The Chapel Anniversary takes place on December 5th

at 10.30am when the Revd. Angy Long will lead our

integrated worship. The Revd. Angy is Superintendent

Minister of Scunthorpe & Epworth and was our interim

Superintendent until 31st August this year. It will be good

to see her again.

The Christmas Praise and Worship will be led by our

Worship Leaders on Sunday December 19th at 10.30am.

We give a warm welcome to anyone who wishes to come

along.

Christmas Day Worship will be a zoom service only and

take place later than usual at 11am. This will be led by

Rev. Enid. There will be no service at chapel.

Café Church will be held on the first and third Tuesday of

each month at 10am-11am and now meets at the OIKOS-

BRIGG Shop so feel free to come along.

Thursday Prayers have restarted on the first Thursday

of each month at 10.30am in the Prayer room at church.

If you want a quiet space please feel free to come along.

The Annual Covenant Service will be a little later than

usual on Sunday 16th January at 10.30am when we

welcome members of St John’s and anyone else who

wishes to join in this act of worship.

The Wednesday Group, which has not met since the

beginning of Covid, hopes to restart in January 2022.

Hopefully, this will take place on Wednesday afternoon

instead of evening. Watch for details on weekly notices

and Facebook.

The editorial team advises readers to compare the reported final destination of the Posada with that reported on page 37

A MOMENT’S

THOUGHT

“I have not failed. I've just found 10,000 ways that won't work.”

(Thomas A. Edison)

58 Brigg Matters

Brigg Matters 59


PUPDATE

By Sarah Parker of The Dog & Running Co.

BRIGG

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and so to bed...

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As the days get shorter and

the nights get longer, the

weather also takes a dramatic

turn too. Rain, cold, wind,

snow, brrrrrrr. Whilst most

dogs don’t care what the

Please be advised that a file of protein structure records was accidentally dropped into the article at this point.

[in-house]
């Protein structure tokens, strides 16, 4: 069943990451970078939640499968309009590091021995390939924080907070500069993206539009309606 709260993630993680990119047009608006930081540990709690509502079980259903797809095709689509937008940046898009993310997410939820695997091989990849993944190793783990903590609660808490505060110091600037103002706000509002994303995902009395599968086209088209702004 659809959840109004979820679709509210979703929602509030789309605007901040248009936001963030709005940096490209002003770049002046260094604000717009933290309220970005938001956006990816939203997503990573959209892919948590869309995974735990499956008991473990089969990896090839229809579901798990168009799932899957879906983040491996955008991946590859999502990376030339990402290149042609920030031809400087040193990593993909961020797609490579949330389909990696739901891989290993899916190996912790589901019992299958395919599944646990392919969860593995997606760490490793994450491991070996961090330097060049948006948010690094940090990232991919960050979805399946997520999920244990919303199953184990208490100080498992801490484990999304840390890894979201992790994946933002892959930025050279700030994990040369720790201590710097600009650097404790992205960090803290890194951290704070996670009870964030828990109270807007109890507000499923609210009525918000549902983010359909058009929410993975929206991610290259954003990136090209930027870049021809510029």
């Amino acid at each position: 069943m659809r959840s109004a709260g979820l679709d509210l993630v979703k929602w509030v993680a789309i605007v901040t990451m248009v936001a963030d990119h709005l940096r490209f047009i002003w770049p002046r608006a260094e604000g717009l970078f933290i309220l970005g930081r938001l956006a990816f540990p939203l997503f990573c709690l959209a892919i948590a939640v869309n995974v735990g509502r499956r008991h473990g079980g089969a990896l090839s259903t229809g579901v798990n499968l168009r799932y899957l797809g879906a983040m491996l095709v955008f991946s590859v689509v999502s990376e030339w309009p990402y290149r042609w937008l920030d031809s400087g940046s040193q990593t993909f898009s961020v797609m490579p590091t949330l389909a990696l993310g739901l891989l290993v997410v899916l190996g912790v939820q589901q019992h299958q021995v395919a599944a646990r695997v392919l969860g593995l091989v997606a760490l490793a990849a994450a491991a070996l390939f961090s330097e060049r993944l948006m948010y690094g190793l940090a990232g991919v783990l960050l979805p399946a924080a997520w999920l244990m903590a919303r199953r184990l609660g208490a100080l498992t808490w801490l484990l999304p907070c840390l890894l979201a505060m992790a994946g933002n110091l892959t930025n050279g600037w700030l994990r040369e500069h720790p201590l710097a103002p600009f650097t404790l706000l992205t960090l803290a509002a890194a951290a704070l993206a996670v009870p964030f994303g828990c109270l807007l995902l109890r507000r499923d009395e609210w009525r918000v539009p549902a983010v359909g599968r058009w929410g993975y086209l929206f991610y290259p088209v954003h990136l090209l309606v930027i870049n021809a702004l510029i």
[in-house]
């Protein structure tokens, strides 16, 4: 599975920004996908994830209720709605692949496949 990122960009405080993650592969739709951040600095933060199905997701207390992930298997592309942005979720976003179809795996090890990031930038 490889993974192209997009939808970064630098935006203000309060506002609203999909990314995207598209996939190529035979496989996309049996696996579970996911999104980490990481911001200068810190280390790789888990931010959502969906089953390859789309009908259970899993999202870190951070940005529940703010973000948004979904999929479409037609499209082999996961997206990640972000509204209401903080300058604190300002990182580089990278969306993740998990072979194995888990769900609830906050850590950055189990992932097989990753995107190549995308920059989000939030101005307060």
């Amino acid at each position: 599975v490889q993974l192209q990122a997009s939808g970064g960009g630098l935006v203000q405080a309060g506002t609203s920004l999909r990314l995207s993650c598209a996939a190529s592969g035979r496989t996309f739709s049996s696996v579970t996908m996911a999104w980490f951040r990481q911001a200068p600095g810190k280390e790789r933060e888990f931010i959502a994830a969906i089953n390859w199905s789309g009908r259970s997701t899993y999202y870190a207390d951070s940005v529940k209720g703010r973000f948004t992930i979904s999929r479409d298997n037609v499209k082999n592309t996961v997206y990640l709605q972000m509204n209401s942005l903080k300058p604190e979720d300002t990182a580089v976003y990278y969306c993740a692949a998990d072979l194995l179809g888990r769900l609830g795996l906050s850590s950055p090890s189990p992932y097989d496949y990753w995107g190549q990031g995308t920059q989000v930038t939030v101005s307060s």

weather is doing, there are a

few that do. Dogs tend to get

into a routine of daily walks

with their owners but did you

know that there are other ways

of ensuring your pooch gets a

daily workout other than just

physical exercise?

Mental stimulation, or

‘enrichment’, promotes a

balance of activity, interaction

and rest. When you engage a

dog’s brain in a task that needs

concentration, you’ll be sure

to have one contented pup. So

what can I do for my dog other

than go for a walk?

Sniffing is one of the best

enrichment activities for a

dog. Using food and treats to

play a ‘find it’ game, is fun and

interactive. Scatter a handful of

treats in the grass outside, or

in a rolled up blanket or towel,

and watch. The part of a dog’s

brain which processes smells

is about 40 times greater than

ours.

Activities that require your

dog to use its brain and its

puzzle-solving abilities are

great for dogs who like to

sniff and forage for things.

Special doggy puzzle toys have

also proved to relieve stress

and combat boredom. When

choosing a puzzle for your dog,

make sure it is an appropriate

difficulty level so they don’t get

too frustrated. You can make

your own puzzles by hiding

Puzzles for Pups

treats in cardboard boxes inside

cardboard boxes. Snuffle mats

are another great idea; you

can even make your own with a

quick google-search.

Have you thought about making

your dog’s dinner time more

exciting? There are a variety

of silicone ‘lick mats’ available

which can be used for feeding.

These mats encourage a dog

to lick, a great stress reducer.

Feeding their regular kibble/raw

food mixed with a spoonful of

Kefir (natural fermented yoghurt,

packed with billions of live, good

bacteria, but obviously not if

your dog is lactose intolerant)

pressed onto a lick mat (or into

a muffin tin) makes mealtimes

much more exciting. A lick mat

can be used with a variety of

toppings at any time of the day

as a stress-relieving treat.

Teach your dog a new trick, or

have a 10-minute recap of what

they already can do. Short,

positive reward-based training

sessions are great to keep your

dog engaged.

Don’t underestimate the power

of sleep. Creating a safe

environment to rest is vital.

Young pups become overstimulated

very quickly so it’s

important to have the right

combination of rest and play.

When you do take your dog out,

let it sniff. Finding clean, fresh